Ischemic Cardiomyopathy is a condition that occurs after a heart attack or a heart disease. It weakens the heart muscles and makes it harder for the heart to work properly. Blood cannot reach the parts of the heart that need it, and the heart starts to deteriorate. The heart may become enlarged and/or weak, and eventually, the condition can lead to heart failure. Some treatments can help delay complications and heart failure.
There are certain risk factors that make it more likely for a person to suffer from a heart attack or heart disease that can lead to this condition. The risk factors can be avoided to reduce the chances of suffering from Nonischemic Cardiomyopathy. Some risk factors include:
Nonischemic Cardiomyopathy is caused by heart disease or a heart attack. In some cases, congenital heart disease can lead to the condition. Most people suffering from this condition do not experience symptoms and are not diagnosed until later in life.
In the early stages of this disease, symptoms may not be noticeable. Once the blood flow becomes impaired, patients may start to notice problems. Some of the most common symptoms of Nonischemic Cardiomyopathy include:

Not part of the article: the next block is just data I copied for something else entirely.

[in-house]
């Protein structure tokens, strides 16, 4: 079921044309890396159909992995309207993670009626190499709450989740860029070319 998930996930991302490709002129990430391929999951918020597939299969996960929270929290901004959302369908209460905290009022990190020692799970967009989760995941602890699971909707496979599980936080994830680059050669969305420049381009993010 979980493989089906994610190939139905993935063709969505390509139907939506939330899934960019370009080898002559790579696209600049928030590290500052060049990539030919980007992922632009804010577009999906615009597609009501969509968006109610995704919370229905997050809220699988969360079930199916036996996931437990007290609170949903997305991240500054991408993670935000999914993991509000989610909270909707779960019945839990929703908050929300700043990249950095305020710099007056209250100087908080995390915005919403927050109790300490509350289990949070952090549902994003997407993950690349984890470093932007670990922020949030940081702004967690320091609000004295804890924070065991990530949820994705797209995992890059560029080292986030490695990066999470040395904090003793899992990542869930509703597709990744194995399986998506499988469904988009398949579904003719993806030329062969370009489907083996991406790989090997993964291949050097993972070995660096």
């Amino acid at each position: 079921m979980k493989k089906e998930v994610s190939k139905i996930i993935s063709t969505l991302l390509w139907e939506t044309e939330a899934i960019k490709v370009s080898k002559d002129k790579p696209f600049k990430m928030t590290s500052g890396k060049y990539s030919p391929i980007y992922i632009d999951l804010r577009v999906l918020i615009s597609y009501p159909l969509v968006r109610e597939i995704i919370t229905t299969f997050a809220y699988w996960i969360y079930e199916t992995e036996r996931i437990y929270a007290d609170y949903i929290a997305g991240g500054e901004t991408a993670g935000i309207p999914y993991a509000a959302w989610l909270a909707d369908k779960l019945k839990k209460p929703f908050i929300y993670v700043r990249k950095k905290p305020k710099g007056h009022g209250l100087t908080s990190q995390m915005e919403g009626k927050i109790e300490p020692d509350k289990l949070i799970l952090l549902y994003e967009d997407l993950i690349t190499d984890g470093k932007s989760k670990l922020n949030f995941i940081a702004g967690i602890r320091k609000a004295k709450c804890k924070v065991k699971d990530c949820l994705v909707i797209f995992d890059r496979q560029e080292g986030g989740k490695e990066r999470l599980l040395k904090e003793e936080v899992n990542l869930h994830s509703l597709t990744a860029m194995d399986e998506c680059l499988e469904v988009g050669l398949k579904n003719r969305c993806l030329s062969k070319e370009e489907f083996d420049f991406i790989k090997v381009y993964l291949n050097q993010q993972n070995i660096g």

Doctors perform a variety of different tests to diagnose this condition. Many of the tests are imaging scans that allow the doctors to watch the heart while it’s working and determine if it is working properly. In most cases, more than one test is needed to diagnose the condition. Some of the tests used include:
Nonischemic Cardiomyopathy can be treated. Doctors may recommend one or several different treatments. Some treatments are medical, and others require the patient to make some lifestyle changes. Some common treatment options include:
Prognosis is good for patients that get treatment and change their lifestyles. It is often based on the amount of damage to the heart and any other complications related to the condition. Those who do not seek treatment may suffer severe heart problems that could lead to death. Some people may need evaluation for heart transplant, artificial heart pumps and Left Ventricular Assist Devices (LVAD).